Commodification: Marx on "Commodity Fetishism" and Mosco "Commodification: Content, Audiences, Labor"

Political Economies of Communication & Culture

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Lucy and Ethel in "The Chocolate Factory"

 

 

 

 

A Society That Believes in Magic.

 

 

 

 

 

 

Use Value, Exchange Value, Surplus Value

 

 

 

 

 

 

 

 

Use Value: "The utility of a thing makes it a use value.... Use-values become a reality only by use or consumption."

 

 

 

 

 

 

 

 

 

 

 

 

 

Exchange Value: a relation, "as the proportion in which values in use of one sort are exchanged for those of another sort," an equation of commensurability... and then some.

 

 

 

 

 

 

 

 

 

 

 

 

 

 

 

Socially Necessary Labour Time: A key to exchange value, the value that inheres in the commodity of the abstract labour used to produce it. A way of describing average levels of labour productivity in relation to social needs embodied in commodities.

 

 

 

 

 

 

 

 

 

 

Surplus Value: What is in excess of labour cost that is available for appropriation/exploitation and is the basis for capital accumulation; profit.

 

 

 

 

 

 

 

 

 

 

 

Absolute Surplus Value: the extension of the work day for the same wage (Take your Smartphone to work, and your child's ball game, and grocery shopping, and home, and to bed... and... and...)

 

 

 

 

 

 

 

 

 

 

 

 

 

 

 

 

 

Relative Surplus Value: the extension of productivity by extracting more labour out of a given unit of labour by means of measuring and monitoring systems (eg. Taylorism).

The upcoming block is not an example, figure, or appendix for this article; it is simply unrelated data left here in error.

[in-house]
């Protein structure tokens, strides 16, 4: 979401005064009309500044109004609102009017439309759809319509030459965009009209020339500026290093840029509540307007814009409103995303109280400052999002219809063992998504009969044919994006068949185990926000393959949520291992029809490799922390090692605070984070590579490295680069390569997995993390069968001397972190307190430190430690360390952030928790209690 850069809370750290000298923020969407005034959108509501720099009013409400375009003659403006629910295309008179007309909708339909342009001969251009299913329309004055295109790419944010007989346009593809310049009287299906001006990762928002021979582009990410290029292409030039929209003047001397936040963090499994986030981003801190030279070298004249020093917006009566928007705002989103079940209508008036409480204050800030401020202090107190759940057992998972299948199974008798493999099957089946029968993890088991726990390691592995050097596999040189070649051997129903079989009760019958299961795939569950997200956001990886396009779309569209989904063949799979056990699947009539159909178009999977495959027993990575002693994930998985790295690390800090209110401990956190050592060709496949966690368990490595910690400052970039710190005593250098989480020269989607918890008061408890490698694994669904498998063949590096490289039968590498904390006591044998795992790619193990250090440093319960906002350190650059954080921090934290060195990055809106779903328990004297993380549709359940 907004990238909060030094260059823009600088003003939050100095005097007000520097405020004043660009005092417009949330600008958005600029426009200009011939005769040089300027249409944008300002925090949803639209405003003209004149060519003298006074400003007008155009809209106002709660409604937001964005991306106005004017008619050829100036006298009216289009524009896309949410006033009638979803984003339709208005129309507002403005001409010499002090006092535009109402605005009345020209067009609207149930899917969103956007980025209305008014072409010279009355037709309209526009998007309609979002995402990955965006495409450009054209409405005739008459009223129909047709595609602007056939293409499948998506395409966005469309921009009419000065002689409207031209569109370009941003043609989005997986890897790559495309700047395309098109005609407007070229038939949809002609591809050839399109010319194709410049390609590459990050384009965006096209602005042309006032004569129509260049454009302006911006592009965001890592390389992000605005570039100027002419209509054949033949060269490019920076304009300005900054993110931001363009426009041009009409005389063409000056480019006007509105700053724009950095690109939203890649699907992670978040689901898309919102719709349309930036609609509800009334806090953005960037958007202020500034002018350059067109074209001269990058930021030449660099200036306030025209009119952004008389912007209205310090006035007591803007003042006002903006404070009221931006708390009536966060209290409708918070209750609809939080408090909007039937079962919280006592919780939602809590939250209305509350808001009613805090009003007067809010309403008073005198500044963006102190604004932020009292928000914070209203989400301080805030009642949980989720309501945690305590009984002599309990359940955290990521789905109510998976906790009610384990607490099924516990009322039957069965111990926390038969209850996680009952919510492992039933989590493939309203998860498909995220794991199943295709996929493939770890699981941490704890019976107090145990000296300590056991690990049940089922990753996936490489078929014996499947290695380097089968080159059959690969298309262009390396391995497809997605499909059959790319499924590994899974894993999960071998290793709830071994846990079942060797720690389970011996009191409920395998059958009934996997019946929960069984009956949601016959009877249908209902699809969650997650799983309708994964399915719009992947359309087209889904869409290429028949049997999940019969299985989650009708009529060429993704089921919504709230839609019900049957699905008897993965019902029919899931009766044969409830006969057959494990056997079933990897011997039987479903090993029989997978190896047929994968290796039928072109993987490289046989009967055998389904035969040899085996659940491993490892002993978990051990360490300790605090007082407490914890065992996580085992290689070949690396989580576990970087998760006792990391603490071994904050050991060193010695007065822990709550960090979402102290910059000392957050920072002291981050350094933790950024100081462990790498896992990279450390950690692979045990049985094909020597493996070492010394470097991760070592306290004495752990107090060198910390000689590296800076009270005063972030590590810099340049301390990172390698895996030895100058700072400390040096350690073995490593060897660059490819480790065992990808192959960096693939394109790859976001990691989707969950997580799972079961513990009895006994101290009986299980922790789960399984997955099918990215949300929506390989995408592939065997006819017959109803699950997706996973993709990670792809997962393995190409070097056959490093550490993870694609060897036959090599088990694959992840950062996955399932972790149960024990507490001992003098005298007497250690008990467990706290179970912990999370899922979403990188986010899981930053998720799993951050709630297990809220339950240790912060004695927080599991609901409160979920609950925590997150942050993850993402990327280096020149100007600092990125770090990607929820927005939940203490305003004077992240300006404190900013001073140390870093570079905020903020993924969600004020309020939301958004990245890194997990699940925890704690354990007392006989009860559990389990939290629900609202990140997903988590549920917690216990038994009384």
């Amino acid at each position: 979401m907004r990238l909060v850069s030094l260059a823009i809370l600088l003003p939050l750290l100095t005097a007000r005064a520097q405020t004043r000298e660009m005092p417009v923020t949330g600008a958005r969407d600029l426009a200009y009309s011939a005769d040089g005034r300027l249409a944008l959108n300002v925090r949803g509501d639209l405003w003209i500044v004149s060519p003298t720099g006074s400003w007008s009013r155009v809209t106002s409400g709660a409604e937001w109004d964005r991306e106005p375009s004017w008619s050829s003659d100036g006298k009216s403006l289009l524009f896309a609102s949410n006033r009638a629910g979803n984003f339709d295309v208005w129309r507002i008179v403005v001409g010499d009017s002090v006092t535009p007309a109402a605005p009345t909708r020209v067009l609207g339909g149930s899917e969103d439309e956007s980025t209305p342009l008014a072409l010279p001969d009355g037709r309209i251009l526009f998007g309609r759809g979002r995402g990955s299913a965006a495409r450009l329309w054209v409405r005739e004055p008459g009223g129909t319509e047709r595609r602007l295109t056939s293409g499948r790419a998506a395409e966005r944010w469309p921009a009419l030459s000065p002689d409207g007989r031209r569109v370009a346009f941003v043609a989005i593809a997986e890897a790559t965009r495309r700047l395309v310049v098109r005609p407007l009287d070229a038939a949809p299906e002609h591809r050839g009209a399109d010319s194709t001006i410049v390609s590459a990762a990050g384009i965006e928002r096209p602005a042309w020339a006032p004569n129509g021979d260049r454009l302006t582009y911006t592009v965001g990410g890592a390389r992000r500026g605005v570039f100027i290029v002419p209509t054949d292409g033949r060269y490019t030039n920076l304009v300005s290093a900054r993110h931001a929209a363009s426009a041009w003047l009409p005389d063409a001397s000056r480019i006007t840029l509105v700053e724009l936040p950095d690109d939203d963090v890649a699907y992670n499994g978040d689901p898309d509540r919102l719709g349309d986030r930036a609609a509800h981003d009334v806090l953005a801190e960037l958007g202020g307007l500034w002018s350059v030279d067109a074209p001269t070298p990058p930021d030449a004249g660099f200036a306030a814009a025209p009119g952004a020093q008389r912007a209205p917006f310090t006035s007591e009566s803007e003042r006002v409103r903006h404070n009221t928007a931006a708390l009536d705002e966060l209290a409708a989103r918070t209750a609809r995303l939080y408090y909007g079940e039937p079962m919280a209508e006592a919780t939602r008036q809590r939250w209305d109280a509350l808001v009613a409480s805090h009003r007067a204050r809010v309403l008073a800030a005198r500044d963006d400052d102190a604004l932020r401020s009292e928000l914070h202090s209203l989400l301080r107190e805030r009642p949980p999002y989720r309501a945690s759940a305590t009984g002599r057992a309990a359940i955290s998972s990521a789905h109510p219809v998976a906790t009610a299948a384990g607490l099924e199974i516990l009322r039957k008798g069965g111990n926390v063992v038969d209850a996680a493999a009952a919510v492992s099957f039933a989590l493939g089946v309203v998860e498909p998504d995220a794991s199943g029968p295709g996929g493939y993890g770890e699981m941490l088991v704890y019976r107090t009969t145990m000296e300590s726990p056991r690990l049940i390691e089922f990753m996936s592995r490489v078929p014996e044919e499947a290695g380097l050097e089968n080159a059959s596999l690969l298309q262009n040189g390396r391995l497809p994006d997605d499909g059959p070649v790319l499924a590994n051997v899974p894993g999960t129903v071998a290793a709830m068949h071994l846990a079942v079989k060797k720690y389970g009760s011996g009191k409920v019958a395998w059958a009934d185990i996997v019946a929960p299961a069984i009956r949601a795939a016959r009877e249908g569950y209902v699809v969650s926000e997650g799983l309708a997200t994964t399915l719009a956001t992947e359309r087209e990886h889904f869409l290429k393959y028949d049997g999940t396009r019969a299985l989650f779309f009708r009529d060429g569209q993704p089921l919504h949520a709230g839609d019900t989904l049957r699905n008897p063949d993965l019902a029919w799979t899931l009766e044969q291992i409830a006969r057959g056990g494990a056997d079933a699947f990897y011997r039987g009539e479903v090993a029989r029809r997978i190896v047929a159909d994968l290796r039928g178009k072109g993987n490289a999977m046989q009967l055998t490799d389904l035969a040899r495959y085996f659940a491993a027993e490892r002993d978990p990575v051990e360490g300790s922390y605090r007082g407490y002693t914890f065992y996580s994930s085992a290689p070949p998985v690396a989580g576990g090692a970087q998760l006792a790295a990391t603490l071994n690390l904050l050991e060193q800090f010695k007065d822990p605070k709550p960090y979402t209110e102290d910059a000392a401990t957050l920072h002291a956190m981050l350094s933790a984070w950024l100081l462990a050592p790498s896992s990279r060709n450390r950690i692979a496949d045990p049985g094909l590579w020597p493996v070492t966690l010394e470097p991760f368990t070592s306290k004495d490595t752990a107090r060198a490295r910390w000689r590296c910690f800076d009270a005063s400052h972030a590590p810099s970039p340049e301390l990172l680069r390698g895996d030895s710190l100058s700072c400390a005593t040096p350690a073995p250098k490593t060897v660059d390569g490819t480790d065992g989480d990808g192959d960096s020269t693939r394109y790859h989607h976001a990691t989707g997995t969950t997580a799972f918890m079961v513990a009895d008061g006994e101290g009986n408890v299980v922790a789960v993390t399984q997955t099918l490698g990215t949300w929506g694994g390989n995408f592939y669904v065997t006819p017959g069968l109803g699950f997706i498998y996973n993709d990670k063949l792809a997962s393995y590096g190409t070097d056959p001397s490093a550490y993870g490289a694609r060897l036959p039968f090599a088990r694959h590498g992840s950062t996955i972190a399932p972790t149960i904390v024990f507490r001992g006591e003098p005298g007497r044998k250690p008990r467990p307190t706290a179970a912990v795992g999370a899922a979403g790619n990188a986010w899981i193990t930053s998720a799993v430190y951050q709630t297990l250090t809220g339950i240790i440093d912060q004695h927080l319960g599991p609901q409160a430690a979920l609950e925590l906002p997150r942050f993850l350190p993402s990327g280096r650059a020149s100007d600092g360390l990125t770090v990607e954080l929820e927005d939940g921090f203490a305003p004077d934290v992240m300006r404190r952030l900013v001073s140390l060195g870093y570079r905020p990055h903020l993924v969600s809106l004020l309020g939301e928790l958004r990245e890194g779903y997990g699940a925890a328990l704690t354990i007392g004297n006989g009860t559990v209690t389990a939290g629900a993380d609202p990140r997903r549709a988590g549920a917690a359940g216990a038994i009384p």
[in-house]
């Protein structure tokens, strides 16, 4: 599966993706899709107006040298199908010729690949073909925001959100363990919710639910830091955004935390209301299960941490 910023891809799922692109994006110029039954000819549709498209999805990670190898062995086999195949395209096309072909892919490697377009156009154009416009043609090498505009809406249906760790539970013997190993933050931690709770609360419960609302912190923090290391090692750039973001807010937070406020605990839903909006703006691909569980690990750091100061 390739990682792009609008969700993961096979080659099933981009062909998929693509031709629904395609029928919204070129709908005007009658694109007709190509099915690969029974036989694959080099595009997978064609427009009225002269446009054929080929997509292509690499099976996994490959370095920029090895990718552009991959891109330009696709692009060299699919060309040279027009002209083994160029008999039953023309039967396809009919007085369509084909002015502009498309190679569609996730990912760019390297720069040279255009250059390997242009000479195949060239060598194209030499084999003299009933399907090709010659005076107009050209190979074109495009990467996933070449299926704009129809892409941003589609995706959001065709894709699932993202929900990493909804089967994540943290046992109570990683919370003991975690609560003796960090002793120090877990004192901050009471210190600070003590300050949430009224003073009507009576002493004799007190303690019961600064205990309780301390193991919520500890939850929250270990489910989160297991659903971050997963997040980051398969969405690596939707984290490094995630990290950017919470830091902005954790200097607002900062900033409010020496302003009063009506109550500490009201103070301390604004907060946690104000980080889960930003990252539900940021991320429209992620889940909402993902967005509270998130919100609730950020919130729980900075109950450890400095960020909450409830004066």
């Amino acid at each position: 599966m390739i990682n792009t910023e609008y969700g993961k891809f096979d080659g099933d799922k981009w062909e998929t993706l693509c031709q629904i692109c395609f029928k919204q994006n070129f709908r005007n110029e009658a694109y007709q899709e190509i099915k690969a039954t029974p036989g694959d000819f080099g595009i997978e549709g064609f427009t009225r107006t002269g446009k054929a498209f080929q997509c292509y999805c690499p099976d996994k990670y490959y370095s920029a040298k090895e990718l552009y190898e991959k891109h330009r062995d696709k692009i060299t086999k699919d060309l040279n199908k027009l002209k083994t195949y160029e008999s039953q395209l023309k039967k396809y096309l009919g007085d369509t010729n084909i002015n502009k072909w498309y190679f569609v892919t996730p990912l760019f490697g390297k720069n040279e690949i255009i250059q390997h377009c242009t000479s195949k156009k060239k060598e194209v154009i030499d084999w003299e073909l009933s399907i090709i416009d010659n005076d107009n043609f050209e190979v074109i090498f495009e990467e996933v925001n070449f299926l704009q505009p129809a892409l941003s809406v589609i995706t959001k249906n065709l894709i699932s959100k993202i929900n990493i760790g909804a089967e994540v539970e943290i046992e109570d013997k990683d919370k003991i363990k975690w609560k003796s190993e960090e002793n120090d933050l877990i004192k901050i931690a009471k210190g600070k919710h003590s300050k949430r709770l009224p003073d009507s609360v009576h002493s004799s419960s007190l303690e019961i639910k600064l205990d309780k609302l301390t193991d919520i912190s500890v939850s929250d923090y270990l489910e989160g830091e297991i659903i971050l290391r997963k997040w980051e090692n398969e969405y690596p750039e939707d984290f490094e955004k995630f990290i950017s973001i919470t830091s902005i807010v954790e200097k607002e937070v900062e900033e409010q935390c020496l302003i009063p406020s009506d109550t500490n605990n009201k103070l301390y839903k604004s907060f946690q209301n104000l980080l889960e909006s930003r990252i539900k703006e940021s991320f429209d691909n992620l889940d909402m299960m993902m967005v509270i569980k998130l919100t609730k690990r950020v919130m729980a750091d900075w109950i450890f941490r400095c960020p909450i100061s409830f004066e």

Commodity values are not fixed. They are sensitive to changes in productivity, to technology, and to other factors that weigh in to change value.

 

 

 

 

 

 

 

 

 

 

 

 

 

Capital: Born of the advent of money in the 16th century, capital is the amount of wealth that is used in making profits, for Marx, the variable excess that is pulled out of labour-power to produce surplus value.

 

 

 

 

 

 

 

 

 

 

 

 

 

 

 

 

 

 

 

"Thus, an object produced for use by human labour is valued in the market-place, says Marx, in terms of its exchange value. A saucepan, for example, might be worth a hammer in a system of barter but will be valued in more advanced economies in money terms. In capitalist economies, the price of such an object is more than the cost of the labour, or more precisely, what is paid for the labour producing it. The difference between price and wages produces profit, or what Marx calls 'surplus value.' The priorities, or values, of the market therefore replace or repress another set of what are thought to be more human values. Terry Lovell (1980) gives Marx's sense of 'use value' a wider, positive relevance to consumer societies. It defines, she says, 'the ability of the commodity to satisfy some human want."

Peter Brooker, A Glossary of Cultural Theory (2003), pp. 263.